UK way behind Germany and Italy in robotics

The problems holding back automation in the UK are deep rooted, says Christopher Buxton.

New Statesman
Robotic arms assemble and weld the body shell of a Nissan car at a Sunderland plant. Credit: Getty Images.

The UK car industry uses just 622 robots per 10,000 workers, compared with almost twice that in Germany and Italy, according to the figures released by the International Federation of Robotics (IFR).

As per the figures, there are just 27 robotic units per 10,000 manufacturing employees in the UK, compared to 137 in Germany, 113 in Italy, and 59 in France.

Christopher Buxton, chief executive of the British Automation and Robot Association, says that the situation is desperate.

The UK is lagging behind several European and Asian countries partly because the number of small businesses in the country’s manufacturing sector employ less than 50 people, according to a research from Manchester University’s Centre for Research on Socio-Cultural Change.

In addition, most robots sold in the UK cost between £30,000 and £50,000, putting the smaller firms out of their reach.

 “If you’re that small you’re worrying about where the next order is coming from and whether you can pay the rent on the warehouse”, Buxton said. “[SMEs] are understandably very risk averse, and don’t always have time to research the technology”.

New robotics installations in the UK doubled in 2012 to 2,477, according to BARA data, but four in five were in the car industry. Elsewhere, installations have plateaued in recent years.

The UK food sector, which employs about 400,000 people, adoption of robotics is at a smaller scale. According to IFR, there were 100 shipments of robots to UK food companies in 2011, compared to France’s 270, Spain’s 308, Germany’s 442, and Italy’s 658.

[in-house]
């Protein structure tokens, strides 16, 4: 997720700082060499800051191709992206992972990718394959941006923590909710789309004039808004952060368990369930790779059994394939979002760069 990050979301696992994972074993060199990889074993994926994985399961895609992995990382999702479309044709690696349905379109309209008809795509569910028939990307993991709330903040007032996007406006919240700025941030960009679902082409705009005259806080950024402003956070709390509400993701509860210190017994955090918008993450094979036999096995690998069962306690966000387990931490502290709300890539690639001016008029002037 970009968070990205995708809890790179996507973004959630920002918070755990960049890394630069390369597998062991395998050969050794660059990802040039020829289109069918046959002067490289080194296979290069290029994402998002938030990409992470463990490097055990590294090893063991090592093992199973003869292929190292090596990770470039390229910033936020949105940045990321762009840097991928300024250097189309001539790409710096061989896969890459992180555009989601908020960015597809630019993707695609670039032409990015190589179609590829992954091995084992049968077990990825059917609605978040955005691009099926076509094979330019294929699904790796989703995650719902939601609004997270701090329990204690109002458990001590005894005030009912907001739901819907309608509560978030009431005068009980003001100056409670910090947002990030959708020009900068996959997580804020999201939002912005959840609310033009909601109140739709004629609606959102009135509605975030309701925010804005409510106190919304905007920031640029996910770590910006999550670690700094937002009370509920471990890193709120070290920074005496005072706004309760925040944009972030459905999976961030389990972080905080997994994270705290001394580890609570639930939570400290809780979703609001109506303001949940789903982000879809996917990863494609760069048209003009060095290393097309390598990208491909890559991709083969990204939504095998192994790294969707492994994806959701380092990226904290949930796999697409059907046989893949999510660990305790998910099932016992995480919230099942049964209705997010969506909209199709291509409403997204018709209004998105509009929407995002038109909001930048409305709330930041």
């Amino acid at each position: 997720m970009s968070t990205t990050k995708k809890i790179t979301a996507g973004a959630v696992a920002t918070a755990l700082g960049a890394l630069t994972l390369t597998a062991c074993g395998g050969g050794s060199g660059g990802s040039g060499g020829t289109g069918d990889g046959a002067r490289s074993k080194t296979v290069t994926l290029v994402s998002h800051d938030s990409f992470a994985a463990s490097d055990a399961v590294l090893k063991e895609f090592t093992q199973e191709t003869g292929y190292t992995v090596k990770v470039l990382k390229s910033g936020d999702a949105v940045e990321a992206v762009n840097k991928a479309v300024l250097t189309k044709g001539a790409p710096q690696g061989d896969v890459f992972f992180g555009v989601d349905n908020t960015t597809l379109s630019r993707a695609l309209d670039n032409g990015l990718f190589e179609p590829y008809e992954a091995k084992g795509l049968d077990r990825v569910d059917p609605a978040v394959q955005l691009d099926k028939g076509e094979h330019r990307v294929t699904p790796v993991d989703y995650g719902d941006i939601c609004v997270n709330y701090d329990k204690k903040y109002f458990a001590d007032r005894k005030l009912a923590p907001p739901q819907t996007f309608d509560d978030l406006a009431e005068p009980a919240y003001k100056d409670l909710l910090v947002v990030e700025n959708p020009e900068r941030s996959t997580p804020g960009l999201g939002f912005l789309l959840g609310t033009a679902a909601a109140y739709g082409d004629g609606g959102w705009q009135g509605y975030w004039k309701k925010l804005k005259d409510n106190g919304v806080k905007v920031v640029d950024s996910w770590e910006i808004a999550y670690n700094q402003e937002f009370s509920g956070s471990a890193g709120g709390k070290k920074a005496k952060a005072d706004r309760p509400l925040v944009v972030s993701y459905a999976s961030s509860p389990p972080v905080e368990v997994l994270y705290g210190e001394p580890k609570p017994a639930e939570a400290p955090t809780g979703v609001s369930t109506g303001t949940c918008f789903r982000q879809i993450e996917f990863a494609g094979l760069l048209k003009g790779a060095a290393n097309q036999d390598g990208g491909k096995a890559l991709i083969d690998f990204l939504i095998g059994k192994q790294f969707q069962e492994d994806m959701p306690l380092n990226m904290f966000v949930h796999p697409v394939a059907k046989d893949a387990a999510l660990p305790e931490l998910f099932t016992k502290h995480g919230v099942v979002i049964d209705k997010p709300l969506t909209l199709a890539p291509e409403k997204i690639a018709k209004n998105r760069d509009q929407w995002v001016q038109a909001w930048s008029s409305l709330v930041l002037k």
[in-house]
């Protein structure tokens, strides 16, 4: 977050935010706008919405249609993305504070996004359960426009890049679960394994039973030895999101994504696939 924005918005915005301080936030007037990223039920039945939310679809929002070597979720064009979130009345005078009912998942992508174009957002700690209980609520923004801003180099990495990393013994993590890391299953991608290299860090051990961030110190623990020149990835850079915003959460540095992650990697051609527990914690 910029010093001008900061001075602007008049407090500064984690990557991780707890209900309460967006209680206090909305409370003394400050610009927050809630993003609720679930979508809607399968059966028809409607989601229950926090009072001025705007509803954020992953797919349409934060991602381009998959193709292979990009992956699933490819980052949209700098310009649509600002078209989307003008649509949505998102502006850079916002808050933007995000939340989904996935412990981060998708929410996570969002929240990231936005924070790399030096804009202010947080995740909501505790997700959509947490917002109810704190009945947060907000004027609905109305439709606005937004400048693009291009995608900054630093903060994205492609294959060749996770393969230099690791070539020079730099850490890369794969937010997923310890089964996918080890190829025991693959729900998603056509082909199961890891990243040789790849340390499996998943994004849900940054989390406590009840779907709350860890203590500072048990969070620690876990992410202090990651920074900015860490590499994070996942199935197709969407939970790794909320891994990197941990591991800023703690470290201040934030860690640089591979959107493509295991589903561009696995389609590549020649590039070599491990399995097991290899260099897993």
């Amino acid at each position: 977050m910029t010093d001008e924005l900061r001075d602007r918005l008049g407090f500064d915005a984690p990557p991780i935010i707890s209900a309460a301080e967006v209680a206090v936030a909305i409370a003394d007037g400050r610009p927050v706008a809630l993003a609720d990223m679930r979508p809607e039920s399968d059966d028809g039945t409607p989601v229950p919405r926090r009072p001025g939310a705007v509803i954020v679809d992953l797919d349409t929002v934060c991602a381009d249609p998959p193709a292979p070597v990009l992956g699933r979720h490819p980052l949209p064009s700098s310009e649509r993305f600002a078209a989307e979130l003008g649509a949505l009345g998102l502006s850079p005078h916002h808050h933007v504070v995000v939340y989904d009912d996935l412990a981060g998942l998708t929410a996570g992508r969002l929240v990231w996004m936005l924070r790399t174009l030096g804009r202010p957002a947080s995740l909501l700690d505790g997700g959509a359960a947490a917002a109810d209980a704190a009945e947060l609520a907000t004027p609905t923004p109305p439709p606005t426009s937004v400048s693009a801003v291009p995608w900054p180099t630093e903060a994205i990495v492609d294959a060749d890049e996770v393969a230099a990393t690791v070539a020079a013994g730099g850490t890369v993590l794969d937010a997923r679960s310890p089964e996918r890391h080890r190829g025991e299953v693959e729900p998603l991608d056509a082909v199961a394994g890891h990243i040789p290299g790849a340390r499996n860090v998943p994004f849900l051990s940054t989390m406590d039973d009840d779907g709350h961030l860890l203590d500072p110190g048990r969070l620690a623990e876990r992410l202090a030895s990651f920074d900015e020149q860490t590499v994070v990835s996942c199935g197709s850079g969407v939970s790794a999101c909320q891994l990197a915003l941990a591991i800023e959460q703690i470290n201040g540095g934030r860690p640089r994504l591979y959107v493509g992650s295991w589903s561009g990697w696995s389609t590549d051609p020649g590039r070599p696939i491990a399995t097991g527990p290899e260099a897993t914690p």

Bob Hinchcliffe, managing director of robotic automation systems provider Quasar, said his customers are increasingly under pressure from more efficient continental competitors.

Hinchcliffe told the Financial Times: “In fresh and chilled food, a lot [of manufacturers] thought that strip of water between us and Europe was enough to prevent that type of product coming in, but with improvements in wrapping material you’re getting a longer shelf life. An extra day is enough.”

David Jahn, director of automated packing manufacturer Brillopak, told the Financial Times: “Food manufacturers have been dominated by a few large supermarkets, who put constant pressure on [supplier] margins. The challenge for manufacturers is they want to invest in automation, but this means high capital costs which they recoup over 2-3 years . . . but the supermarkets insist on very short-term contracts.”

Mike Wilson, a UK-based sales manager for ABB, said that British food manufacturers have got by on cheap and flexible labour allowing them to achieve productivity growth without automation. Wilson said: “It’s a vicious circle, because we [the UK] don’t have a large automation base, we don’t have a large supply chain, and therefore we don’t have the strength and expertise to develop the technology.”

In January 2013, science minister David Willetts pledged £35m of investment in robotics centres of excellence to link universities and industry. He identified robotics as one of eight great technologies that will share £600m of new funding.

Japan has the highest operational stock of industrial robots in the world. IFR valued the global market for robotics at $25.5bn in 2011.